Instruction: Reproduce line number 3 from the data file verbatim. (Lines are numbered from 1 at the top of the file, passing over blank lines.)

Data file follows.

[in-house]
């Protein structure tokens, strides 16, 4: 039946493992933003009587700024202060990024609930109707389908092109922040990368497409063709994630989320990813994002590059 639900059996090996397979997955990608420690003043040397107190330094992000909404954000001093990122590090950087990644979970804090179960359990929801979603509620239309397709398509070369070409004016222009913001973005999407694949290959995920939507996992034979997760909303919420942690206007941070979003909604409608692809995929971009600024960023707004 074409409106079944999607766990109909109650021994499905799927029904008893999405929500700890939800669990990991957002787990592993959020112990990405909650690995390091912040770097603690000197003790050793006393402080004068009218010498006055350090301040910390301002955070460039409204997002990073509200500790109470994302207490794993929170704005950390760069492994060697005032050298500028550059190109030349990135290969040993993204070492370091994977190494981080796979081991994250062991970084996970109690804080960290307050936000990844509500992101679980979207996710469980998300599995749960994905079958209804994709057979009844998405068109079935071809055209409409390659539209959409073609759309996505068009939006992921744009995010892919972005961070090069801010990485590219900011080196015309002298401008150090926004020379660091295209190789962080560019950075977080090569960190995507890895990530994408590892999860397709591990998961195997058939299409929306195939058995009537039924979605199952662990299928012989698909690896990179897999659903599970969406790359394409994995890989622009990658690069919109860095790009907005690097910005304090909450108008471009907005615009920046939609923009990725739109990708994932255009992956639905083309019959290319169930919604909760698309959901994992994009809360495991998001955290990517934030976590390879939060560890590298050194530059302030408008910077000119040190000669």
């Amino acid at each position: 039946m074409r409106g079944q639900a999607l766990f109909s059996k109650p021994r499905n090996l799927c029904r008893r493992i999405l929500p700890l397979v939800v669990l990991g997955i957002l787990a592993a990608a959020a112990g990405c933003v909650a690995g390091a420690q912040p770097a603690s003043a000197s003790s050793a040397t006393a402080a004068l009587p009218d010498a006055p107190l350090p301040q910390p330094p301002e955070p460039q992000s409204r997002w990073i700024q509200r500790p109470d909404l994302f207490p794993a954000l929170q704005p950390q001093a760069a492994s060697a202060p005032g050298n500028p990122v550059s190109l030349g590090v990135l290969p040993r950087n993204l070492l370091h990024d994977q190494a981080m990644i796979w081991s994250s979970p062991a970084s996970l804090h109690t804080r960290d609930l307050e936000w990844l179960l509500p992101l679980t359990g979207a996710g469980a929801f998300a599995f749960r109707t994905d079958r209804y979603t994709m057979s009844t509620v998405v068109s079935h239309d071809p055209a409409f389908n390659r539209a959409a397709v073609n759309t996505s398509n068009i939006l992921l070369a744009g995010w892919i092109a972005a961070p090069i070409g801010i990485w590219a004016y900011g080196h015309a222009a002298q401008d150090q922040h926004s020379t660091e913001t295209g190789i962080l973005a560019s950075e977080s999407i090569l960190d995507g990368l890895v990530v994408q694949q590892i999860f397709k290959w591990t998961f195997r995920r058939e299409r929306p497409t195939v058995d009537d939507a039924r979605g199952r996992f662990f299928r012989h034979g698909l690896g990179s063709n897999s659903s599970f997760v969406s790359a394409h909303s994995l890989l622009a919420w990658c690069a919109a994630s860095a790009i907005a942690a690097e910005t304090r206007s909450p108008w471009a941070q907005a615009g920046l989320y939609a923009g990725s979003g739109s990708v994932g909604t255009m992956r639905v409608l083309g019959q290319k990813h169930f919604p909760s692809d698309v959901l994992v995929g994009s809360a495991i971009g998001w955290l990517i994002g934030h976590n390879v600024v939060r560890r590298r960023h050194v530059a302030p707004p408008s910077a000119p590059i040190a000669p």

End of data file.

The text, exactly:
């Amino acid at each position: 039946m074409r409106g079944q639900a999607l766990f109909s059996k109650p021994r499905n090996l799927c029904r008893r493992i999405l929500p700890l397979v939800v669990l990991g997955i957002l787990a592993a990608a959020a112990g990405c933003v909650a690995g390091a420690q912040p770097a603690s003043a000197s003790s050793a040397t006393a402080a004068l009587p009218d010498a006055p107190l350090p301040q910390p330094p301002e955070p460039q992000s409204r997002w990073i700024q509200r500790p109470d909404l994302f207490p794993a954000l929170q704005p950390q001093a760069a492994s060697a202060p005032g050298n500028p990122v550059s190109l030349g590090v990135l290969p040993r950087n993204l070492l370091h990024d994977q190494a981080m990644i796979w081991s994250s979970p062991a970084s996970l804090h109690t804080r960290d609930l307050e936000w990844l179960l509500p992101l679980t359990g979207a996710g469980a929801f998300a599995f749960r109707t994905d079958r209804y979603t994709m057979s009844t509620v998405v068109s079935h239309d071809p055209a409409f389908n390659r539209a959409a397709v073609n759309t996505s398509n068009i939006l992921l070369a744009g995010w892919i092109a972005a961070p090069i070409g801010i990485w590219a004016y900011g080196h015309a222009a002298q401008d150090q922040h926004s020379t660091e913001t295209g190789i962080l973005a560019s950075e977080s999407i090569l960190d995507g990368l890895v990530v994408q694949q590892i999860f397709k290959w591990t998961f195997r995920r058939e299409r929306p497409t195939v058995d009537d939507a039924r979605g199952r996992f662990f299928r012989h034979g698909l690896g990179s063709n897999s659903s599970f997760v969406s790359a394409h909303s994995l890989l622009a919420w990658c690069a919109a994630s860095a790009i907005a942690a690097e910005t304090r206007s909450p108008w471009a941070q907005a615009g920046l989320y939609a923009g990725s979003g739109s990708v994932g909604t255009m992956r639905v409608l083309g019959q290319k990813h169930f919604p909760s692809d698309v959901l994992v995929g994009s809360a495991i971009g998001w955290l990517i994002g934030h976590n390879v600024v939060r560890r590298r960023h050194v530059a302030p707004p408008s910077a000119p590059i040190a000669p």